Landau Equations in Visual Studio .NET

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6-3-1 Landau Equations
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Two types of singularities arise in a function defined by an integral
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F(z)
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dxf(x, z)
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along a contour C, for instance, an interval (a, b) of the real axis. The function f(x, z) is assumed to be analytic in the variables x, z, but for singularities located at x = Xk(Z). Clearly F(z) is analytic for any value of z such that there exists an open neighborhood of C free of singularity. If some singularity Xk(Z) approaches the contour C, and if the contour may be deformed to avoid it, then F remains analytic. Therefore, singularities of F as a function of z are expected in two cases where the contour C may no longer be deformed:
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PERTURBA TION THEORY
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Xl (Z)
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........ XZ(Z)
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Figure 6-29 Singularity ansmg from the pinching of the contour between two singularities XI(Z) and X2(Z) of the integrand.
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1. One of the singularities xr(z) approaches one of the endpoints of the contour: as Z -+ ZO, xr(z) -+ a or b; Zo is called an endpoint singularity. 2. The contour C is pinched between two singularities Xl (z) and X2(Z) (Fig. 6-29): as Z -+ Zo, Xl (z) and X2(Z) approach the contour from below and from above;
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is a pinch singularity.
Elementary examples are provided by the following integrals:
F(z) = F(z) =
dx 2 1 -2--= -arctan_IX+Z Jz Jz
(6-99a)
dx o (x - 2)(x - z) dx
_I_In z- 2
[2(Z - I)J
(6-99b)
F(z) =
o 1- x z
-~=-ln~~ 2
1 + Jz
(6-99c)
1 - Jz
In the first example, z = 0 is a pinch singularity. As z -> 0+, the contour is trapped between the two poles x = iJz and X = - iJz. In the second case, z = 0 and z = 1 are endpoint singularities. The pinch singularity at z = 2 appears in all Riemann sheets of the logarithm, except for the first one (corresponding to the principal determination). Indeed in the first sheet, the contour of integration does not cross the point X = 2. However, going to further sheets obliges us to deform the contour of integration. Pinching may now happen. The same phenomenon occurs in the third example (6-99c). Here the singularity at z = 1 is an endpoint singularity while the appearance of the singularity z = 0 in every sheet except the first one comes from a pinching at infinity. This is clear if we change the \ntegration variable x into u = Ijx.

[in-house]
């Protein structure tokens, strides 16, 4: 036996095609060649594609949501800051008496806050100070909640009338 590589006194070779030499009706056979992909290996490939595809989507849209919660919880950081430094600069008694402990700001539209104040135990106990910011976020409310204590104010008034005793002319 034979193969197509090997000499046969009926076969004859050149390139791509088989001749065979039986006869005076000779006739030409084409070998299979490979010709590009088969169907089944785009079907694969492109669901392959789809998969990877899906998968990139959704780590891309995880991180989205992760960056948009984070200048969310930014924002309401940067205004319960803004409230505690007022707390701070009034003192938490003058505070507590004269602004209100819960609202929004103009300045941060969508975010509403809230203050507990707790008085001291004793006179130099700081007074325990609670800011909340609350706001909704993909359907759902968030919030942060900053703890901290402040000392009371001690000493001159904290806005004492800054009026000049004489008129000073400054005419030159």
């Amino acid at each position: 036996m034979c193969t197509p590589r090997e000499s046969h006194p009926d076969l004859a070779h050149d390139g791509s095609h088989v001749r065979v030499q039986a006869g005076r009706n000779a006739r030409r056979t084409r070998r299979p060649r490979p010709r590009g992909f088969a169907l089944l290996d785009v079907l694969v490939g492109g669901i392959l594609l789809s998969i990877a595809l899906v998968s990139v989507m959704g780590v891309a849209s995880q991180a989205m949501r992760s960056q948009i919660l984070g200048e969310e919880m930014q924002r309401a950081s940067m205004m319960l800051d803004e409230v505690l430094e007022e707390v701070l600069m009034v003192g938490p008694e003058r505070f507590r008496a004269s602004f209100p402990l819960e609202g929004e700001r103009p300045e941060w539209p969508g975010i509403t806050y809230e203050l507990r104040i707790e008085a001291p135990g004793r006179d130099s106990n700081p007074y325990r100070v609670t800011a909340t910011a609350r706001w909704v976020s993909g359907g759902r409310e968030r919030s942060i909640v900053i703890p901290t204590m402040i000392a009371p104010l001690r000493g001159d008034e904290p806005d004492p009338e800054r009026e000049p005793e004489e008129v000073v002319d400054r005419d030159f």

This discussion must be extended to functions of several complex variables and Zj, F(zj) = JH(Oidxi)!(Xi, Zj). The boundaries of the integrati~n domain, the hypercontour H, are specified by a set of analytic relations Y,.(x, z) = o. The singularities of the integrand !(Xi, Zj) take place on analytic manifolds Ys(x, z) = o. Singularities occur when the hypercontour H is pinched between two or more surfaces of singularities or when a surface of singularity meets a boundary surface. More precisely, it may be shown that a necessary condition of singularity is that there exists a set of complex parameters A.s> Xr not all equal to zero such that at Xi = xp, Zi = zJ: for all s
XrYr(XO, ZO)
for all r for all i
(6-100)
~ [2: XrY,(x, z) + 2: A.sy.(x, Z)JI
UXJ.
xO,zO
QUANTUM FIELD THEORY
The last condition expresses that the hypersurfaces are tangent at the pinching point. This is only a necessary condition. Determining whether the hypercontour is really pinched requires a detailed study. We apply these general results to the case of Feynman integrals, first expressed in minkovskian momentum space. We consider
h(P) =
The notations are the same as in Eq. (6-83), but all internal momenta ki ~ve been expressed in terms of a set of loop variables q[ and of the external momenta P. The boundaries of the integration domain are at infinity. In this elementary discussion, we shall disregard the possible occurrence of endpoint singularities at infinity and introduce no term !Jr. The singularities of the integrand are given by the equations Y i == kr = O. The Landau equations are nothing but the expression of the necessary conditions (6-100) in this case:
d4 q[ I (2n)4 )] kr -
mr + if:
(6-101)
Ai(kr -
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